Beats Electronics is one of the top manufacturers of audio equipment in the U.S., focusing primarily on headphones and speakers. It was launched as Beats by Dre, a specially designed line of consumer headphones produced by Monster Cable. The line was initiated and curated by the hip-hop mogul Andre “Dr. Dre” Young and the founder and then-chairman of Interscope Records, James “Jimmy” Iovine.
In this case study, we will take a look at the creation and evolution of the Beats by Dre brand. We will also highlight all the key players that helped shape the brand throughout the past eleven years. The story first takes us back to 2006, the year when it all began.
Dre and Iovine Join Forces
By this time, Dr. Dre had already been in the entertainment business for more than twenty years. He was known worldwide as a successful artist and an even more successful producer, having overseen the careers of dozens of prominent rappers. In 1996, he established his own label, Aftermath Entertainment.
Dre chose Interscope Records as Aftermath’s parent label, putting it in charge of distribution and promotion. Interscope was co-founded in 1989 by Jimmy Iovine, who served as its sole chairman since the label’s acquisition by MCA Music Entertainment Group in 1995. With its primary focus in hip-hop and R&B, the bond between Aftermath Entertainment and Interscope Records felt only natural.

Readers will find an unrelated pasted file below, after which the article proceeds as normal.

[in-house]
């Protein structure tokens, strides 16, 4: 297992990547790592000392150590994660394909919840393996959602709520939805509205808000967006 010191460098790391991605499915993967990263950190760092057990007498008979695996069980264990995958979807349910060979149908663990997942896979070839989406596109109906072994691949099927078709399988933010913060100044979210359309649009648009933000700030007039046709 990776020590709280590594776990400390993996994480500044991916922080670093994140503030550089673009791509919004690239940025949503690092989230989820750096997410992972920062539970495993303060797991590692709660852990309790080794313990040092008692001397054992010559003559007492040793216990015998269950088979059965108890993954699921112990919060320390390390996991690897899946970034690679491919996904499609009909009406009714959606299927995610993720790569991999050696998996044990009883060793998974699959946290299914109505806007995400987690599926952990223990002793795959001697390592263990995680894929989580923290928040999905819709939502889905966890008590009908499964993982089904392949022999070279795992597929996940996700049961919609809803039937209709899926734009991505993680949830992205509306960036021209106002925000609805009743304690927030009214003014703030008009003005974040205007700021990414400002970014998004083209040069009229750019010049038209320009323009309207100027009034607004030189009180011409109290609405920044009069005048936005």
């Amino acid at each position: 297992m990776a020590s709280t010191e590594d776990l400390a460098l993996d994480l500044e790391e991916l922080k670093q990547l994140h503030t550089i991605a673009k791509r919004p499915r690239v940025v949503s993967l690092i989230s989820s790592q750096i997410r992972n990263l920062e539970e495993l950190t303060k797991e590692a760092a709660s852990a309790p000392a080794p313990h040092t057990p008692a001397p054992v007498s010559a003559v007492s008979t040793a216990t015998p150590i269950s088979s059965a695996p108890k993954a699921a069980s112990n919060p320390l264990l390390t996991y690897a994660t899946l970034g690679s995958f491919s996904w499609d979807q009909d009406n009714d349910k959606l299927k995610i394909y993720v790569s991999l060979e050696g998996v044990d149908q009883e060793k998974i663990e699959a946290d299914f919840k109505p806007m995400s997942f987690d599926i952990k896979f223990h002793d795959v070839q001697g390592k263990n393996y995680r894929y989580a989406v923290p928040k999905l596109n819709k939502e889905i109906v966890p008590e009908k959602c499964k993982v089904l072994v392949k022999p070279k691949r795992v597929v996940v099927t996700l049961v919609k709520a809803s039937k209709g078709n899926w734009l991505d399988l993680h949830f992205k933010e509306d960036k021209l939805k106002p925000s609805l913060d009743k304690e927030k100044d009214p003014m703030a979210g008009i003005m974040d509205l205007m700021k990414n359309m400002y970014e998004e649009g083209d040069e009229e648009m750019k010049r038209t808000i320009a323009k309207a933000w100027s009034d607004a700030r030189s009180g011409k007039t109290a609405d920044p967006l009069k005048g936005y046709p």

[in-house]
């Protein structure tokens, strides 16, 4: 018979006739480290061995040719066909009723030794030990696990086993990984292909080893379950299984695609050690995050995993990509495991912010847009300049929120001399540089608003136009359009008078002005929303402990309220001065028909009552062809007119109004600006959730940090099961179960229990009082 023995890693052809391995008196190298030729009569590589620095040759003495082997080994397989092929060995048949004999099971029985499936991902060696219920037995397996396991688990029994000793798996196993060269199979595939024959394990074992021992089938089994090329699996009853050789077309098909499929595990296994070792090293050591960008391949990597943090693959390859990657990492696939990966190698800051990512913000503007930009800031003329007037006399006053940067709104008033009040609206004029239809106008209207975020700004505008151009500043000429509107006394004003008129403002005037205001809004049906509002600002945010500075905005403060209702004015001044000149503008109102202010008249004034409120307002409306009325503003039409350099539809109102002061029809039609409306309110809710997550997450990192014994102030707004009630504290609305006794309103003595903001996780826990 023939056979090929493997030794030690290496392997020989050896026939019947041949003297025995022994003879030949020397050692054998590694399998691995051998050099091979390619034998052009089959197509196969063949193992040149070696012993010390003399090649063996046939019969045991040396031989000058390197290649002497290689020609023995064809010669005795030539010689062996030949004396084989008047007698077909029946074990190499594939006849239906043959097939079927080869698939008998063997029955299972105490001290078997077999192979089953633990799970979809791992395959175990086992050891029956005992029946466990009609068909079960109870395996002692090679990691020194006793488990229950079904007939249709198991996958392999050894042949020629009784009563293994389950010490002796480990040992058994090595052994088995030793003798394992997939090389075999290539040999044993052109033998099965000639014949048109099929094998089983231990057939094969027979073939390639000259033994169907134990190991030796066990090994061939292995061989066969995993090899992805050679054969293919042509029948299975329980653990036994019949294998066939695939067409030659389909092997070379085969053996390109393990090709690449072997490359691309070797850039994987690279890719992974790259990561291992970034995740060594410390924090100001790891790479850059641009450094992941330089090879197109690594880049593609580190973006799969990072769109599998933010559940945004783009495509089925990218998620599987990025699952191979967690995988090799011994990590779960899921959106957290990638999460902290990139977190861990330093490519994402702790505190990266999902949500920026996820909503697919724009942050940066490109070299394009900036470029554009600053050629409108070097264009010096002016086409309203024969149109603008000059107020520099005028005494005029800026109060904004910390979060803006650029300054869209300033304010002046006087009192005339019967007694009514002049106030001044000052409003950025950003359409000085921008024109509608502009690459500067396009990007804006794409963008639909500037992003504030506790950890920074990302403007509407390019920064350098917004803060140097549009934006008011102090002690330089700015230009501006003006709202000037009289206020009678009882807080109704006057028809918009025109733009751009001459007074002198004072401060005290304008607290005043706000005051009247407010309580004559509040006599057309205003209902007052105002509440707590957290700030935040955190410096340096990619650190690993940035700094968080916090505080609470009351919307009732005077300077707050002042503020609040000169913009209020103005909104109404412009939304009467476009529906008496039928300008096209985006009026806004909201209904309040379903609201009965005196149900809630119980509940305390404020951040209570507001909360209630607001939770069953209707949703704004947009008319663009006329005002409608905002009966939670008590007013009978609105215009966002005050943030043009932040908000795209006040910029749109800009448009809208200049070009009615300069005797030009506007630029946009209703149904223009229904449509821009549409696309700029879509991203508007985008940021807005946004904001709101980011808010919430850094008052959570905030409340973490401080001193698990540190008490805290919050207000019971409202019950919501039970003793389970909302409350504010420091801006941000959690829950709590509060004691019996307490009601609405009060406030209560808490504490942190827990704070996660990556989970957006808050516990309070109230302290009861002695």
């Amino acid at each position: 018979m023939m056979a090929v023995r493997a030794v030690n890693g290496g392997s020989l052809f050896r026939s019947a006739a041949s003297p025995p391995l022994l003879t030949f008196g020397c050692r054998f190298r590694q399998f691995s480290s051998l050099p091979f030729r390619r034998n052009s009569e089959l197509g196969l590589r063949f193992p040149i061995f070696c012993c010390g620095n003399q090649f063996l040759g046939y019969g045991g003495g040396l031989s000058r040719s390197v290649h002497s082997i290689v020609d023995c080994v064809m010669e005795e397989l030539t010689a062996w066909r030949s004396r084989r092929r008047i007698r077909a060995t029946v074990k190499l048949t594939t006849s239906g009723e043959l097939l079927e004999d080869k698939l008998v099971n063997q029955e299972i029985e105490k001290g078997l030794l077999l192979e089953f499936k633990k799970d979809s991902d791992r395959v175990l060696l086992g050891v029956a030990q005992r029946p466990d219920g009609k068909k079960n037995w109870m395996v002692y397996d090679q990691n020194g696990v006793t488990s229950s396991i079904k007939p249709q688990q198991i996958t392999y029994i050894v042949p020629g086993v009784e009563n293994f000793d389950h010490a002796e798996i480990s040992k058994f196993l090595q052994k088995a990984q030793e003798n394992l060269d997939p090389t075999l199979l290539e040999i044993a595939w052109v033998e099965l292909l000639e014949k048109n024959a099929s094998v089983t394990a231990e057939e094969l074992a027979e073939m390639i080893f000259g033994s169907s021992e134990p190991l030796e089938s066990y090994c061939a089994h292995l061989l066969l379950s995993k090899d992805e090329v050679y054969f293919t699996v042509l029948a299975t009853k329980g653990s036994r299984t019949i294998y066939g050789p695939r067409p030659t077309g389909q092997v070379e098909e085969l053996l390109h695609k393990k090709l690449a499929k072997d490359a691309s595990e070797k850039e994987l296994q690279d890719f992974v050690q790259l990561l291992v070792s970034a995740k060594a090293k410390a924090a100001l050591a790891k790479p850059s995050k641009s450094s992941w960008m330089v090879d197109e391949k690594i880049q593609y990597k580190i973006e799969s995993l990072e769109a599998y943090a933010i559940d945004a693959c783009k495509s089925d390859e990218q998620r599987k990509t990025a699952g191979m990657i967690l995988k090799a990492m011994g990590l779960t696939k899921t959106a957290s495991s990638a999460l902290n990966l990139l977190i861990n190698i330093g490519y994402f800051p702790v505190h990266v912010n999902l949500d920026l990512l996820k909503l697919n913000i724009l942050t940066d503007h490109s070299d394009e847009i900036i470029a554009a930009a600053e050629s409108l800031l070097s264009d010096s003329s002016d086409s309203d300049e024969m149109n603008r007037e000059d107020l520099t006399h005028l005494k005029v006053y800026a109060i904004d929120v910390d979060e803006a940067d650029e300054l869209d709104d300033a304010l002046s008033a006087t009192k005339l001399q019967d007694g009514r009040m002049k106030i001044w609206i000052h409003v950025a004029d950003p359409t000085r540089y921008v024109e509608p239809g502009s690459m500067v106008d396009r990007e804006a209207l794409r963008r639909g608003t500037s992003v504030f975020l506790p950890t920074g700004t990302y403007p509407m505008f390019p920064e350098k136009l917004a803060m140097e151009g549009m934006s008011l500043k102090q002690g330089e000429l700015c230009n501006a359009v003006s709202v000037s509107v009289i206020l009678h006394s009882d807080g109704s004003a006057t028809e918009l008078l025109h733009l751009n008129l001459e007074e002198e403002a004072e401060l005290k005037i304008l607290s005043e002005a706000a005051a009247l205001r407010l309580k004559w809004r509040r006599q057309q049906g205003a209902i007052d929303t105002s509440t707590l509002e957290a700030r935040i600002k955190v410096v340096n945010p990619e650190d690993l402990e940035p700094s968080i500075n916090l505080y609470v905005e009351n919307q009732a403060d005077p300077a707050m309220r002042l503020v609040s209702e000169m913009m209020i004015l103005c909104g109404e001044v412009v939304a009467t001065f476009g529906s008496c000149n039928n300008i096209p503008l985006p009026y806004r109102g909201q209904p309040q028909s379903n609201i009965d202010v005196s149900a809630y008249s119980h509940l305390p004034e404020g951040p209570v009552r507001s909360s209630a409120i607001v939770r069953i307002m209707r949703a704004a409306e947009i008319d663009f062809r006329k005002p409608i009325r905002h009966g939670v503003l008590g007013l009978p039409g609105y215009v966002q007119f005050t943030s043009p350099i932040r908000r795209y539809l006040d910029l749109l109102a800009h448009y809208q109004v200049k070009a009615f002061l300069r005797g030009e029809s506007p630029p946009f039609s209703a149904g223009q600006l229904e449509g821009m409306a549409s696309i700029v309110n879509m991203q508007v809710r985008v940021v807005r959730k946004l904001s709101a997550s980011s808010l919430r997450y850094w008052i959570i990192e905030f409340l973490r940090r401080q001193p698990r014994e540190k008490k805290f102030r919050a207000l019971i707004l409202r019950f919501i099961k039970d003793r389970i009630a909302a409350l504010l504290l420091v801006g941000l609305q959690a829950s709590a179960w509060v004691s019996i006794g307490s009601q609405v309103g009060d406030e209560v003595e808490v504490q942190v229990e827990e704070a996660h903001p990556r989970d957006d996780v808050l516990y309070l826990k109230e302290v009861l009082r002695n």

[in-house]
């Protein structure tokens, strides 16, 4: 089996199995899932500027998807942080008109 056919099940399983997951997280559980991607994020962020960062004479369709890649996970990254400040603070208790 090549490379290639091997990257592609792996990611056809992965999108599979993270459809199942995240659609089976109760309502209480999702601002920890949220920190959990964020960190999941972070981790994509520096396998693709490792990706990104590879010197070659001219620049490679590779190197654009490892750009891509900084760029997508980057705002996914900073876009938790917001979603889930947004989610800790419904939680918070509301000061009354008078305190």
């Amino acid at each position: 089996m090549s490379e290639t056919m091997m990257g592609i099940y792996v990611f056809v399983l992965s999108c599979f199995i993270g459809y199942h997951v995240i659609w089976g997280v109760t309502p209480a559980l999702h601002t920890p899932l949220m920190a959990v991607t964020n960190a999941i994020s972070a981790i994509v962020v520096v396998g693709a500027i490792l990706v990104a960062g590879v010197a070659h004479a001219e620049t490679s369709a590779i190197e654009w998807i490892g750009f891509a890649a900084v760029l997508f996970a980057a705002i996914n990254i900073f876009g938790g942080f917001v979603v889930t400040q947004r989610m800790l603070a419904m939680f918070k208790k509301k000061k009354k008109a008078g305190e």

Dre and Iovine would form a budding friendship, as well as a lasting professional relationship, which is still going strong to this very day.
Beats by Dre Takes Off
In 2006, music sales were declining due to online piracy. The majority of young people were listening to music on their iPods, which came with a set of Apple’s recognizable plastic earphones. Iovine recounts that Dre approached him to express concern with how the poor quality of the earphones compromised the quality of his work. The two immediately knew what their next step was going to be.
As they started developing their own brand of headphones, Dre and Iovine approached Monster Cable to help them manufacture the product. Monster Cable was at the time best known for its 30-year experience in manufacturing its own brand of audio and video cables. The company was originally launched with the intention of producing specially designed audio cables that preserve sound quality.
Monster Cable joined the venture and the first set of Beats by Dre headphones was manufactured in late 2008. From the get-go, the brand’s advertising targeted mainly young people who listen to music on their iPods and mobile phones. To attract more young customers, the brand enlisted several prominent hip-hop and pop artists to endorse their product, as well as to develop co-branded products.
This marketing strategy proved very successful and led to the brand’s instant popularity among its young target demographic. Beats by Dre is also responsible for creating the market for celebrity-endorsed audio equipment, which many other manufacturers would go on to exploit. Even Monster Cable formed similar partnerships with celebrities like Lady Gaga, P. Diddy, and the basketball player LeBron James.
HTC: In – Monster Cable: Out
In August 2010, Taiwanese smartphone manufacturer HTC acquired a majority share in Beats by Dre for more than $300 million. Their vision was simple: in order to compete with other phone manufacturers in the market, they needed a strong brand to associate themselves with. Because of its success with young people, who are also the primary target group of smartphone manufacturers, they chose Beats.